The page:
the effect on the foetus
    o a woman who delays reproduction from for example aged 30 years to 40 years. The
         child has a very high risk of Down's syndrome that would not have occurred had the
         woman being younger.

Ethical considerations
    o autonomy. Such constraints infringe the woman's autonomy
    o privacy. The woman has the right not to have her body innovated or even touched
        without consent, in other words battery.
    o Foetal status. In English law the foetus has no status as a person until birth. The rights
        of a person (a woman) should not be subjugated to the rights, if any, of an entity that
        is not a person
    o public policy. The consequences of allowing foetal interests to affect the legal
        provisions for restraining people's behaviour is undesirable. Two separate pregnant
        women for behaviour that would be tolerated in men or in woman who are not

The state has intervened in constraining the pregnant woman's behaviour in the case of
thalidomide. This sedative had no significant adverse effects on mothers have is taken when
pregnant, it interfered with limb development. Rather than informing women of these possible
effects and allowing them to choose whether or not to take the sedative, the state banned it in
interests of future people.

Assisted reproduction

The first test-tube baby occurred in 1978. Some believe that IVF and related techniques are
always wrong. These arguments include:
   o killing embryos is wrong. Some types of fertility treatment involves the production of
        embryos that are subsequently not used in treatment and are destroyed
   o IVF is unnatural. There are problems with this approach, the first is what is natural
        and what is unnatural, the second is that much of medicine is unnatural, for example
        intravenous antibiotics for somebody with septicaemia.
   o IVF is harmful to marriage
   o IVF harms women. These arguments centred on claims that many controlled these
        technologies and hence control female reproduction. Furthermore, such technologies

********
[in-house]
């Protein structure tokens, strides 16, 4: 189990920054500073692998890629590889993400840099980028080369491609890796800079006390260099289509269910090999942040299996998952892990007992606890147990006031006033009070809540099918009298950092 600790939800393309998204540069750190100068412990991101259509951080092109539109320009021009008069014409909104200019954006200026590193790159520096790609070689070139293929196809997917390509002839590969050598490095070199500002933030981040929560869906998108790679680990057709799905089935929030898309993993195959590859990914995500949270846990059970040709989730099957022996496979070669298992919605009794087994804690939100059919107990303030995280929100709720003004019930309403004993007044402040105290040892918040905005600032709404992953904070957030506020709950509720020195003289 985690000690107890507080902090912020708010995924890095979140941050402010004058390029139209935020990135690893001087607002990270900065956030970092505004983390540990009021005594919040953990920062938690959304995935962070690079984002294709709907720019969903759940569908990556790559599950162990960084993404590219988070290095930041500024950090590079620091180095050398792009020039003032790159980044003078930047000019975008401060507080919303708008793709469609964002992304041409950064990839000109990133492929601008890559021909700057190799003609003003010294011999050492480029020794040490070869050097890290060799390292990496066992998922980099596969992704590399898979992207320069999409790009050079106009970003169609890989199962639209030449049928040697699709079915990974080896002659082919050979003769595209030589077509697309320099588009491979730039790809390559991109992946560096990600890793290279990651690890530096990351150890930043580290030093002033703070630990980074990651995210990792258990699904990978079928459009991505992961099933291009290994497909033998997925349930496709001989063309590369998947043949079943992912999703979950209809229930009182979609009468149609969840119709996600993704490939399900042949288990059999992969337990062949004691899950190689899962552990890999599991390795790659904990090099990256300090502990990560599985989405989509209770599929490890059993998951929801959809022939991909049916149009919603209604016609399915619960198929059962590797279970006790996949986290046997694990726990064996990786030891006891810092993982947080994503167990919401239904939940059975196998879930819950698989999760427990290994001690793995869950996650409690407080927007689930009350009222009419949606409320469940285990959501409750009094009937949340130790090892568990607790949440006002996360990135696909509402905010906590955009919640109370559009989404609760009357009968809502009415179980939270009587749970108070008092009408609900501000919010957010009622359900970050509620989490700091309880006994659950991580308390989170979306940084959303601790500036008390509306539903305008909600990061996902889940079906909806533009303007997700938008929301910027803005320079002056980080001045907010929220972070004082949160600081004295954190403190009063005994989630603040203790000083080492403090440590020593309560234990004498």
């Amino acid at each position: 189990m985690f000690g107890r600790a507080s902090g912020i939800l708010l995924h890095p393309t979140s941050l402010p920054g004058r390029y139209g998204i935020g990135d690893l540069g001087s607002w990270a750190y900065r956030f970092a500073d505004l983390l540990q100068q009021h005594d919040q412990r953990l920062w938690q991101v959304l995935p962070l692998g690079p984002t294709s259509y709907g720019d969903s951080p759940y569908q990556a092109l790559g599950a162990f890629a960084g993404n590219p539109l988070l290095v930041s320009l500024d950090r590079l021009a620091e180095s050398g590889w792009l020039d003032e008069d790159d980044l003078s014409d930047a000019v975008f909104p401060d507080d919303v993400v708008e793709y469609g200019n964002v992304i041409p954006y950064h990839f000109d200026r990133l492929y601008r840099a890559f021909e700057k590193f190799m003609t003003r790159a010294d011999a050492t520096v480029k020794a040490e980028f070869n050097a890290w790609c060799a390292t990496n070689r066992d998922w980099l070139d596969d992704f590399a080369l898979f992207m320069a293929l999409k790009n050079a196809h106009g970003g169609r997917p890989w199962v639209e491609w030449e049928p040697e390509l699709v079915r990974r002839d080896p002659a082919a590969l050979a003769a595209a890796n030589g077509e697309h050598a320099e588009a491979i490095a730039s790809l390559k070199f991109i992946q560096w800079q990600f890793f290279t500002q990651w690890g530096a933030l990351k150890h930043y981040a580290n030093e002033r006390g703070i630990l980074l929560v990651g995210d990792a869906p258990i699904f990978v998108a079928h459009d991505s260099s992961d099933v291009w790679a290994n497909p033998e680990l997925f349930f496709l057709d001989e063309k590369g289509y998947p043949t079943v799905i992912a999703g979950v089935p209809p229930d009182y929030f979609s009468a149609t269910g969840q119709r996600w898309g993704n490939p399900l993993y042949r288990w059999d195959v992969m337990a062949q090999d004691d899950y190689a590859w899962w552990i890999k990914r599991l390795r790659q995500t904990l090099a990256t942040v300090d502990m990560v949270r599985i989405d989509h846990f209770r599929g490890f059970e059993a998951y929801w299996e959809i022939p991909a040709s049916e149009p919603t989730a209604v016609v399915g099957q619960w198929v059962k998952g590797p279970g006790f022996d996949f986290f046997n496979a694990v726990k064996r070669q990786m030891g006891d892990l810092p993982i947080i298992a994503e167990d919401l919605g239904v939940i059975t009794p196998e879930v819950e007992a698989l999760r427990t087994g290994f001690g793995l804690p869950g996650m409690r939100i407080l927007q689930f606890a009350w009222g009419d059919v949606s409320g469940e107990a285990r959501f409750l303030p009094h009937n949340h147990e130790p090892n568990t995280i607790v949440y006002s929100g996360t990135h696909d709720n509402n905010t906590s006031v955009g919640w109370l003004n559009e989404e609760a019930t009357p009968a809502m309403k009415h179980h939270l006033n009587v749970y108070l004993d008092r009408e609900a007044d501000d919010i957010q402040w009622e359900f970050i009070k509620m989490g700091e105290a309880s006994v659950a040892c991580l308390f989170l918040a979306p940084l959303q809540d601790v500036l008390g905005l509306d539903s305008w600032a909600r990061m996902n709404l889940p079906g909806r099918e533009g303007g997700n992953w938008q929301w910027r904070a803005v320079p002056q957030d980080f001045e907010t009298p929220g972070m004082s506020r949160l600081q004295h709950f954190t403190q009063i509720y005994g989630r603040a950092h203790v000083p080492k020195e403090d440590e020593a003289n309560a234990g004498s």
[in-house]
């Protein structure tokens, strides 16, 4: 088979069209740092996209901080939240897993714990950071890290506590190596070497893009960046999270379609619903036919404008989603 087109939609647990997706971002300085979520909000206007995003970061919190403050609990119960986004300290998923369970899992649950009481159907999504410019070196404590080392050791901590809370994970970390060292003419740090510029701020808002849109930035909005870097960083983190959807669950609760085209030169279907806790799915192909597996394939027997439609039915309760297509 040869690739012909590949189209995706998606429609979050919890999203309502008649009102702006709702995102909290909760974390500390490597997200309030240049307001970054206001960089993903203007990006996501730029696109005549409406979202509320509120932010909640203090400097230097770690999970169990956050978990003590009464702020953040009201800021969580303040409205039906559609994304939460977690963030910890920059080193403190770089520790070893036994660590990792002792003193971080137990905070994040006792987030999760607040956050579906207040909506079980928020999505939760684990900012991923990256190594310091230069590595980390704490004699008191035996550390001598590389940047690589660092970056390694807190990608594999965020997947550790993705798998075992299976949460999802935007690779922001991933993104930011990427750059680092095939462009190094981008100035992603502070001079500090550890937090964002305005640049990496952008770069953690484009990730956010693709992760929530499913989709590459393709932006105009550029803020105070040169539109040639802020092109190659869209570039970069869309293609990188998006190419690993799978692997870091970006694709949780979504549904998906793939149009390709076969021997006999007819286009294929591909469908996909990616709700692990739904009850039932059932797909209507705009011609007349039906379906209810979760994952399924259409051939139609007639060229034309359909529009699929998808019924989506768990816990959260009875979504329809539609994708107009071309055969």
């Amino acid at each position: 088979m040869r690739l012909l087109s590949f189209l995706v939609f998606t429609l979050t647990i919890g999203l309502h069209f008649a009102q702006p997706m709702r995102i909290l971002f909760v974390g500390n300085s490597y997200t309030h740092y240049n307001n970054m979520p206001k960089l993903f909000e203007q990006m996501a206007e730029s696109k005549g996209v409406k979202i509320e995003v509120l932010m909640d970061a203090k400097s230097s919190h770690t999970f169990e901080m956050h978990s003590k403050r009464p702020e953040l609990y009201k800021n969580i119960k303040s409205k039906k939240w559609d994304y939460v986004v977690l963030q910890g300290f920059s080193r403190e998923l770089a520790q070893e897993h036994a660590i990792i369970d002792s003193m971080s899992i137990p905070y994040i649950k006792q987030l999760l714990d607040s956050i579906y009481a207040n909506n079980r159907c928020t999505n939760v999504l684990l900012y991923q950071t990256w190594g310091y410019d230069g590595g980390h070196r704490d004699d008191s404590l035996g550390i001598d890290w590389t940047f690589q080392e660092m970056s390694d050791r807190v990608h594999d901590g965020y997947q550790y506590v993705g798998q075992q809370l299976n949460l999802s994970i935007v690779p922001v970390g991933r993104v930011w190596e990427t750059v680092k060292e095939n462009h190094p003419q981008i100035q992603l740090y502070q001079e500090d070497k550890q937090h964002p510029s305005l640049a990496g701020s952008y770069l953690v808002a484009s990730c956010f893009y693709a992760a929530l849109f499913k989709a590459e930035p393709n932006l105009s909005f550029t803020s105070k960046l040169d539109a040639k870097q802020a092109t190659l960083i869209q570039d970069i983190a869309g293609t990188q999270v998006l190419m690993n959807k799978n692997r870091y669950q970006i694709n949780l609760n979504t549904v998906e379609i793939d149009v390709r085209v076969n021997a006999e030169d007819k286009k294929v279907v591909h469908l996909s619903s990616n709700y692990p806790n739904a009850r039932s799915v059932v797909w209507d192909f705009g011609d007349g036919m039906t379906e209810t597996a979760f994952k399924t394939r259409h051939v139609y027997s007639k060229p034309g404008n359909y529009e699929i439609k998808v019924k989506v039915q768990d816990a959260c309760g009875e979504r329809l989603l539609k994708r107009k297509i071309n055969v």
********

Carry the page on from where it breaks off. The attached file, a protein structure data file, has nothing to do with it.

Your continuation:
helped to perpetuate a view that women cannot be completely fulfilled unless they
        have children. Many women have take the opposite view and see the reproductive
        technology is a means to enhancing their freedom and choice

Examples of people who may seek IVF
    a single mother
    a couple, one of whom has a serious life-threatening disease
    a postmenopausal woman aged 50 years
    a woman of 35 who has undergone a premature menopause
    a couple, one of whom has had previous voluntary sterilisation
    a couple who have suffered the death of a child
    a same sex couple
    a couple who have had a child taken into care

There are three main interests that are important:
            1. the interests of the potential child
                       the law place the interests of the child that may result from assisted
                       reproduction as of paramount importance. The first is an analogy with

                       adoption. Which parent is best able to provide for this baby. An
                       argument against this approach is that with adoption the baby exists
                       already. With infertility treatment, if help is refused, the child will
                       never come into existence. However the talk of the potential child is
                       not a meaningless discussion, should a couple be prevented from
                       conceiving on the basis that the child would suffer immensely, perhaps
                       from some dreadful genetic condition.
            2. The interests of the potential parent
                       fertility clinics are often faced with couples who want IVF although
                       there are reasons for thinking that this would not be in the parent's
                       best interests. One approach would be to explain the professionals
                       decision-making however if after due deliberation the couple still wish
                       to go ahead and will pay the costs, should the treatment to be
            3. Interests of the state
                       the state has interests in the people who are born even if the couple
                       are paying for the entire costs themselves. For example, the child
                       could have profound disabilities requiring considerable welfare
                       provision. Should lesbian couples have children? An argument for this
                       could be the state is condoning a former family life that it should not

Assisted reproduction and the law

The Human Fertilisation and Embryology Act 1990
       this authority regulates much of the provision for insisting reproduction. It covers the
       use of donated genetic material for example aches and sperm, the storage and the
       research. Under the act, if the couple are refused treatment by a licensed centre,
       reason must be given. Two principal grounds for refusal are that the couple may be
       medically unsuitable and secondly that it is not in the interests of the welfare of the
       potential child.

The Surrogacy Arrangements Act 1985
        the commercial basis and surrogacy is a criminal offence and therefore the facilitators
        of commercial surrogacy would be committing an illegal act. However the act
        specifically gives immunity to the actual parties themselves.